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SetStringValue method of the StdRegProv class

The SetStringValue method sets the data value for a named value whose data type is REG_SZ.

This topic uses Managed Object Format (MOF) syntax. For more information about using this method, see Calling a Method.


uint32 SetStringValue(
  [in]  uint32 hDefKey = HKEY_LOCAL_MACHINE,
  [in]  string sSubKeyName,
  [in]  string sValueName,
  [in]  string sValue


hDefKey [in]

A registry tree, also known as a hive, that contains the sSubKeyName path. The default value is HKEY_LOCAL_MACHINE.

The following trees are defined in Winreg.h.

HKEY_CLASSES_ROOT (2147483648 (0x80000000))
HKEY_CURRENT_USER (2147483649 (0x80000001))
HKEY_LOCAL_MACHINE (2147483650 (0x80000002))
HKEY_USERS (2147483651 (0x80000003))
HKEY_CURRENT_CONFIG (2147483653 (0x80000005))
sSubKeyName [in]

A key that contains the named value to be set.

sValueName [in]

A named value whose data value you are setting. You can specify an existing named value (update) or a new named value (create). Specify an empty string to set the data value for the default named value.

sValue [in]

A data value.


Changing the values of registry entries is a common registry management task. The most challenging aspect of that task is determining which entries you need to change, and to which values they must be changed. After you have this information, you must choose the appropriate Registry Provider methods for making the change.

To change a string value (REG_SZ), you use the SetStringValue method; to change a numeric value (DWORD), you use the SetDWORDValue method. Each of these methods takes four parameters:

  • A constant that specifies the subtree in which the value being changed is located.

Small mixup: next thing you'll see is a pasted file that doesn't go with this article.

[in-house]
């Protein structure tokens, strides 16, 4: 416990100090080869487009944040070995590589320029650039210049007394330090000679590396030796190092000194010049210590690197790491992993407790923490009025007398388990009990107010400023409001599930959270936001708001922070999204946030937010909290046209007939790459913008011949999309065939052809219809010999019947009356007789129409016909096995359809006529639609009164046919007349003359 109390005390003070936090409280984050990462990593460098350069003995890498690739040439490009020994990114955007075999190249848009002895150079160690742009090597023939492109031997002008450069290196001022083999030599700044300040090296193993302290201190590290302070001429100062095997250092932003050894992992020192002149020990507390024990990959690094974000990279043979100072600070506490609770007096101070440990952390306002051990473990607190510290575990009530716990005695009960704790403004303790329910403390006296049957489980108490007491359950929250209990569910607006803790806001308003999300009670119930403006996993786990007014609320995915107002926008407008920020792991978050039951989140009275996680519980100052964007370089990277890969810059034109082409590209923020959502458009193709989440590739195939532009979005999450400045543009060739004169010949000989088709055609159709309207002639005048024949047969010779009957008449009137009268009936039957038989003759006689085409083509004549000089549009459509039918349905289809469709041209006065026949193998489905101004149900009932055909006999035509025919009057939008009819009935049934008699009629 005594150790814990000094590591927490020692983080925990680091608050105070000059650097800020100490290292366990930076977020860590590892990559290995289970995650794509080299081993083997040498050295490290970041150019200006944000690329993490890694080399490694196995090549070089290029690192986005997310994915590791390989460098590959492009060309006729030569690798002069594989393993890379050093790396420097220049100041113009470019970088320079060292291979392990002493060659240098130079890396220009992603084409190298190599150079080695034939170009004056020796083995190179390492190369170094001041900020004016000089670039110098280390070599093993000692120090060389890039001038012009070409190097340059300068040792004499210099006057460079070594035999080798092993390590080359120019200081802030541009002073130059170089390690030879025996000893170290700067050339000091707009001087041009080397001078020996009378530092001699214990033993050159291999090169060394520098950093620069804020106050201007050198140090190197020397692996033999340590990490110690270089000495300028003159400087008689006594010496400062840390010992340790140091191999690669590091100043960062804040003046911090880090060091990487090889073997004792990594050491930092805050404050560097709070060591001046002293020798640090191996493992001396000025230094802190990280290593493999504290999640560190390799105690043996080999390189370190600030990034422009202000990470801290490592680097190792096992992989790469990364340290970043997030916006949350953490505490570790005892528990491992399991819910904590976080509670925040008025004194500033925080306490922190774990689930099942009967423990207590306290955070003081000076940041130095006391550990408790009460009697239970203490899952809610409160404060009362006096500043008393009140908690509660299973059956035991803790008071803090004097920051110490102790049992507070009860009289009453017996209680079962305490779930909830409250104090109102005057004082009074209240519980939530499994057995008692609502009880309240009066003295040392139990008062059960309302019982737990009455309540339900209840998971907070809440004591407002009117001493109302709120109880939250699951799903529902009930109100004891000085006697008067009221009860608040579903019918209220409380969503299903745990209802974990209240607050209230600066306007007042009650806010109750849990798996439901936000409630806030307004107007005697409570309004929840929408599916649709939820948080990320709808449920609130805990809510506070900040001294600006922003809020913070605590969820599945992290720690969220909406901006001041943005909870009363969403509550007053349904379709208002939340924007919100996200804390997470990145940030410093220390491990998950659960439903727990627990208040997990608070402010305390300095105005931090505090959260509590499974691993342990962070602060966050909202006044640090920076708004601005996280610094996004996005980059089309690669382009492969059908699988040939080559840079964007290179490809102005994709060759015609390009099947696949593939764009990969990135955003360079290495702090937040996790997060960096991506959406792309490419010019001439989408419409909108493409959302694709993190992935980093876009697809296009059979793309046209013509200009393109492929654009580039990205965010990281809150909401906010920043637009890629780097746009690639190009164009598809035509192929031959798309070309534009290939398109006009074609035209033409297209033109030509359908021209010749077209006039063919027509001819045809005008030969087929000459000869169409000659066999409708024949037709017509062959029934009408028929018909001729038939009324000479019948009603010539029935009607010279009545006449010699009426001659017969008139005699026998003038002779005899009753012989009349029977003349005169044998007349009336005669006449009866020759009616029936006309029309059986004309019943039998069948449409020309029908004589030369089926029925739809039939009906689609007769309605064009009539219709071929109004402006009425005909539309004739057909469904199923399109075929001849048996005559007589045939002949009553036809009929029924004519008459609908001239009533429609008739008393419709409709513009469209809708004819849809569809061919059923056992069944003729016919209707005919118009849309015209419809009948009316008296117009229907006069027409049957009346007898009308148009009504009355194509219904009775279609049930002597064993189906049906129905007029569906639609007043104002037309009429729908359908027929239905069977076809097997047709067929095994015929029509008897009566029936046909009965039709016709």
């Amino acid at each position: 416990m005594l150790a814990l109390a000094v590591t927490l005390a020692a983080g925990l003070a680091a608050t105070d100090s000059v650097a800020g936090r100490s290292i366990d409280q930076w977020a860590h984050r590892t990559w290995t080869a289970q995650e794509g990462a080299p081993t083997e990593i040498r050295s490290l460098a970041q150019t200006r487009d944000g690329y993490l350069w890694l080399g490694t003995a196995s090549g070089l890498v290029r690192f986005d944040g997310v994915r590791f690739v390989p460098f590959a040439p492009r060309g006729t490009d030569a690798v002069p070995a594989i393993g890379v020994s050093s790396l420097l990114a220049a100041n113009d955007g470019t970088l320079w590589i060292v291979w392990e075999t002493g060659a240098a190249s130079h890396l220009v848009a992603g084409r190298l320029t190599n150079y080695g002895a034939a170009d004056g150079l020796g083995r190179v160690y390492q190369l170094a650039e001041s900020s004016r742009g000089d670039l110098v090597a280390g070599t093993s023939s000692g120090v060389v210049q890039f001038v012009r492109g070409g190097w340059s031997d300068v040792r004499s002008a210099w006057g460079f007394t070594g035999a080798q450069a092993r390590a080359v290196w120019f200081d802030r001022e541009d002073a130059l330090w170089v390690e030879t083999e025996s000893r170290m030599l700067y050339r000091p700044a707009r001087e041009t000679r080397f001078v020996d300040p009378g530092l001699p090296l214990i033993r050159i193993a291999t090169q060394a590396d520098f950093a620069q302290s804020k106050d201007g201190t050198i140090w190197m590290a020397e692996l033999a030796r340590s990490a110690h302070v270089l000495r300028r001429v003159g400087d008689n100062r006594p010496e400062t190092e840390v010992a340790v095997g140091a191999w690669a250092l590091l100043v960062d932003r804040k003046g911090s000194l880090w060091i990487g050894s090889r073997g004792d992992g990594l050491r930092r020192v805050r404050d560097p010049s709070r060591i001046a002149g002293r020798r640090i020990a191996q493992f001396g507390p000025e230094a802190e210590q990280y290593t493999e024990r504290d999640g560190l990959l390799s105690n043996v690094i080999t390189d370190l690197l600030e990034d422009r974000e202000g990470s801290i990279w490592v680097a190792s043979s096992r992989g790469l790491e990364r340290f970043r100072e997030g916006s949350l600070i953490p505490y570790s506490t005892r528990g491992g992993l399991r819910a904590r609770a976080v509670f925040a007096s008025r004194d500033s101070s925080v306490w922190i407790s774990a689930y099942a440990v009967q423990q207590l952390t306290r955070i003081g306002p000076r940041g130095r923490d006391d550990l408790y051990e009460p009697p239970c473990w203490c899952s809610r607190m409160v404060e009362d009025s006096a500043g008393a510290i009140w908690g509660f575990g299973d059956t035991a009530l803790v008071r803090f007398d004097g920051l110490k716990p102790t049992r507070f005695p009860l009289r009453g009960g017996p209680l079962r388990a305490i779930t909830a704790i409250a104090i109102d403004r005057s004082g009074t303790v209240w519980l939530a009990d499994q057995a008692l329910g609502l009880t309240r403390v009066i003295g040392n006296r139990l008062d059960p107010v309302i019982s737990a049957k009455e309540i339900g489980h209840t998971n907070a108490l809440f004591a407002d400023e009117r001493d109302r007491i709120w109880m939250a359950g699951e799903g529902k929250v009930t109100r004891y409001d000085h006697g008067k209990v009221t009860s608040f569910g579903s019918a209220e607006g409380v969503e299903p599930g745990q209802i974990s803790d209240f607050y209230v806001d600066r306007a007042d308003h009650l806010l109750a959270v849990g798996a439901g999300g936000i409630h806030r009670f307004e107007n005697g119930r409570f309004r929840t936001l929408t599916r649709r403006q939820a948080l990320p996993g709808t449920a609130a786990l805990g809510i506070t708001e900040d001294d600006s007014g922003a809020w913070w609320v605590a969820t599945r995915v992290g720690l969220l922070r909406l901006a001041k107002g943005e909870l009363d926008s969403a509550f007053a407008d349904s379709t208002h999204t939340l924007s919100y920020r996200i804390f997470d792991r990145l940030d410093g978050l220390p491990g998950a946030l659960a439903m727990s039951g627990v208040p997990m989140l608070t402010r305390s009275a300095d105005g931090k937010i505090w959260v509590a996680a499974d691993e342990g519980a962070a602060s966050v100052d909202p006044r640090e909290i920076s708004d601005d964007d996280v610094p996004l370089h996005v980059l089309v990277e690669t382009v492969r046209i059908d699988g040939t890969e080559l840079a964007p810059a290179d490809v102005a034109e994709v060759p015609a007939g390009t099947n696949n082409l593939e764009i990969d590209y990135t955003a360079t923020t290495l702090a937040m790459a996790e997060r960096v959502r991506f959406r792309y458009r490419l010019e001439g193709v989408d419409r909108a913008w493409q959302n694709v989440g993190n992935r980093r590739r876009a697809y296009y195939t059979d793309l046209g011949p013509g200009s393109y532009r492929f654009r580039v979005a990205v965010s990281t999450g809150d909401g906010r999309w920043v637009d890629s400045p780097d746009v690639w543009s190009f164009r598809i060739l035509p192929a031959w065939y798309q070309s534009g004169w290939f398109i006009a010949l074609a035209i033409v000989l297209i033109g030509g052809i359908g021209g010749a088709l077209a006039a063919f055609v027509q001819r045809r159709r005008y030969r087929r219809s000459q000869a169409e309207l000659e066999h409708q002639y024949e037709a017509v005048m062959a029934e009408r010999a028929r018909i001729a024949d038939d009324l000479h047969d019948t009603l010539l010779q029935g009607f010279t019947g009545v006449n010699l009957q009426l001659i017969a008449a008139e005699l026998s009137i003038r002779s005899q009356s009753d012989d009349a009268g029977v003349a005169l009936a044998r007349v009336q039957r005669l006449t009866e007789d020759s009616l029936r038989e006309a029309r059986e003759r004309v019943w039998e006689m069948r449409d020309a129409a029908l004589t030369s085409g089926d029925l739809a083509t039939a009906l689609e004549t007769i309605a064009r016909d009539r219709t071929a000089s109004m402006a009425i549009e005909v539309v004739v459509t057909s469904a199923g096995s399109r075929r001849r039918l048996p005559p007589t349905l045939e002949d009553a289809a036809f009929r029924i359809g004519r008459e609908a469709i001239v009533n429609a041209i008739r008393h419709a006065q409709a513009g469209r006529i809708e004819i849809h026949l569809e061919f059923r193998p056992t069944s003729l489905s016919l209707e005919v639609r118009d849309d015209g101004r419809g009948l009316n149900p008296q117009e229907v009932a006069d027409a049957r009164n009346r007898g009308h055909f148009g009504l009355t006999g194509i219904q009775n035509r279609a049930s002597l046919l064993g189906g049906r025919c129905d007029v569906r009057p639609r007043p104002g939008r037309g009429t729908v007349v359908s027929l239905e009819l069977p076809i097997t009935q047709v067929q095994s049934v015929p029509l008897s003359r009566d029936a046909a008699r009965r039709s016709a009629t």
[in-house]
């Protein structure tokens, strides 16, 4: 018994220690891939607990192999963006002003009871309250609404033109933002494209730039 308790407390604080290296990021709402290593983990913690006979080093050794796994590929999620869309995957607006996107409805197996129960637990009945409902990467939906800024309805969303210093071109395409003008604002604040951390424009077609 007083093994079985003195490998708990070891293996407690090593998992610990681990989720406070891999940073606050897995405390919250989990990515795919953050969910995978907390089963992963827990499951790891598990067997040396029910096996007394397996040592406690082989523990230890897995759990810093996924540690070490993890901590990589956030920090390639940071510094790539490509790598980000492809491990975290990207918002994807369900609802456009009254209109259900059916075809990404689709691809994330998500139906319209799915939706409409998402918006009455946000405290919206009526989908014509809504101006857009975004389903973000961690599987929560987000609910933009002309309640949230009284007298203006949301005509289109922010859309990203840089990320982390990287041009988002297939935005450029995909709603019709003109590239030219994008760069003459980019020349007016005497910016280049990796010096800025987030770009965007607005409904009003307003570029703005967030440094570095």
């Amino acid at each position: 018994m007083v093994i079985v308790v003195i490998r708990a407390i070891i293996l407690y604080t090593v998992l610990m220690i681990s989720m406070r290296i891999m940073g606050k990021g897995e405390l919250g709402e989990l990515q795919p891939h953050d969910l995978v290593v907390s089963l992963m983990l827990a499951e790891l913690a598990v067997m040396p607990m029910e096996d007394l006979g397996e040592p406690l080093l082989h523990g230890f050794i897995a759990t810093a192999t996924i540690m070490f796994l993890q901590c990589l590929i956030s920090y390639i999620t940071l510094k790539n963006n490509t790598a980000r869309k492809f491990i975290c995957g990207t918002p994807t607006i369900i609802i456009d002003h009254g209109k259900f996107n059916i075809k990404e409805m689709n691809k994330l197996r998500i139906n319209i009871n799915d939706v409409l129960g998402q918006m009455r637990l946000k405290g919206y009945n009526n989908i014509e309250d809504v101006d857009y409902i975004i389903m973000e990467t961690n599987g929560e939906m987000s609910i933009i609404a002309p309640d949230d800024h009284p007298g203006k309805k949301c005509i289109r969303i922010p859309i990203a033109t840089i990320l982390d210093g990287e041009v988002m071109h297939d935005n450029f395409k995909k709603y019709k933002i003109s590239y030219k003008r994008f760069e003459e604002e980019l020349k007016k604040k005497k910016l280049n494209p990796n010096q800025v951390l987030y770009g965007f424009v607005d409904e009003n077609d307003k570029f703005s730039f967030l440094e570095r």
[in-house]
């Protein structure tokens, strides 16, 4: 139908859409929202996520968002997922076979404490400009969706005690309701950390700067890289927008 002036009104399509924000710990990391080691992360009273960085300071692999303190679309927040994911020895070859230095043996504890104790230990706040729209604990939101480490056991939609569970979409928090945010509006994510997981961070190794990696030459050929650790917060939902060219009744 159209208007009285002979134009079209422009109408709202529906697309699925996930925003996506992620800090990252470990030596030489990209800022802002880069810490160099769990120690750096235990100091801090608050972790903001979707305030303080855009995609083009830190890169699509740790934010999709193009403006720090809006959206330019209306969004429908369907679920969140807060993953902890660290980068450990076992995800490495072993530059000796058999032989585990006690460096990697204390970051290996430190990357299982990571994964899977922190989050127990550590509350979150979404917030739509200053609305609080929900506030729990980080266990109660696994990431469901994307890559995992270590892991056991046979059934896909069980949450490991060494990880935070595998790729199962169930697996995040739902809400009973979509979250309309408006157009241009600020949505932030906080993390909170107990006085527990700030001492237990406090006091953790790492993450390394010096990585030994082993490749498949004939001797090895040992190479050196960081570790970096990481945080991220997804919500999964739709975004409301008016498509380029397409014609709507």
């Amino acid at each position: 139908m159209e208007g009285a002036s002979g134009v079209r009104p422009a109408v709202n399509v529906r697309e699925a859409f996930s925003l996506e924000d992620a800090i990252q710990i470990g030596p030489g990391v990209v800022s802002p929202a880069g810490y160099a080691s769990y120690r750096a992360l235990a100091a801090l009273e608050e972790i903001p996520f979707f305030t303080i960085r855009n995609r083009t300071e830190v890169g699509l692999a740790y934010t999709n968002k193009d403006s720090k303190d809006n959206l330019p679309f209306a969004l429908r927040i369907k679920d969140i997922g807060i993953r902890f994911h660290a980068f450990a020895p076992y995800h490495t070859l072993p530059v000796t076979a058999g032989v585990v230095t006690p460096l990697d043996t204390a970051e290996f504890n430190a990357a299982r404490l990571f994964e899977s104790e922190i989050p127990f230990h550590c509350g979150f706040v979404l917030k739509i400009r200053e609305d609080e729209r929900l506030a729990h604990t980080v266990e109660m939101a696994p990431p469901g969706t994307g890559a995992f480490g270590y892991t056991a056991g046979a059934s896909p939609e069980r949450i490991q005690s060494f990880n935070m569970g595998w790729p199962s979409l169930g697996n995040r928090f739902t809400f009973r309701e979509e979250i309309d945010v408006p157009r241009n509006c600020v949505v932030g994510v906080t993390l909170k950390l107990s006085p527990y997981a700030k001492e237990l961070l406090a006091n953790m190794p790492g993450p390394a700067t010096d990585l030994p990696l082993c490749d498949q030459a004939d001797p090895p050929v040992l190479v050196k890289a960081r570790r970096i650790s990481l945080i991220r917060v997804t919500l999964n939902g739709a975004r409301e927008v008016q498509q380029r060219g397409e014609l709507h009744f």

• The path to the subkey in which the value is located.
  • The name of the entry with the value to be changed.
  • The new value.

These parameters are similar to the parameters used to read registry entries. The only difference is that when registry entries are read, the fourth parameter represents the value read from the registry; when registry entries are configured, the fourth parameter represents the new value being written to the registry.

Be certain to investigate whether other methods of configuration are available before deciding to script direct changes to the registry.

Caution  Regardless of where you obtain your information, always back up the registry before modifying it in any way.


The Change Computer Name VBScript sample changes the local computer name.

The following VBScript code example shows how to call the SetStringValue method to write a string value to a key. The script first creates the key.

const HKEY_LOCAL_MACHINE = &H80000002
strComputer = "."
Set objReg=GetObject("winmgmts:{impersonationLevel=impersonate}!\\"&_ 
    strComputer & "\root\default:StdRegProv")

strKeyPath = "SOFTWARE\MyKey\"
KeyPath = "Software\MyKey"
strValueName = "String Value Name"
strValue = "string value"

' Create key to use
Return = objReg.CreateKey(HKEY_LOCAL_MACHINE, KeyPath)
If (Return = 0) And (Err.Number = 0) Then   
    Wscript.Echo "HKEY_LOCAL_MACHINE\Software\MyKey created"

    ' write string value to key    
    Return = objReg.SetStringValue( _
    If (Return = 0) And (Err.Number = 0) Then 
        Wscript.Echo "HKEY_LOCAL_MACHINE\Software\MyKey" & _ 
            " contains 'string value'"
        Wscript.Echo "SetStringValue failed. Error = " & Err.Number
    End If
    Wscript.Echo "CreateKey failed. Error = " & Err.Number
End If


Minimum supported client

Windows Vista

Minimum supported server

Windows Server 2003







See also

Modifying the System Registry
WMI Tasks: Registry



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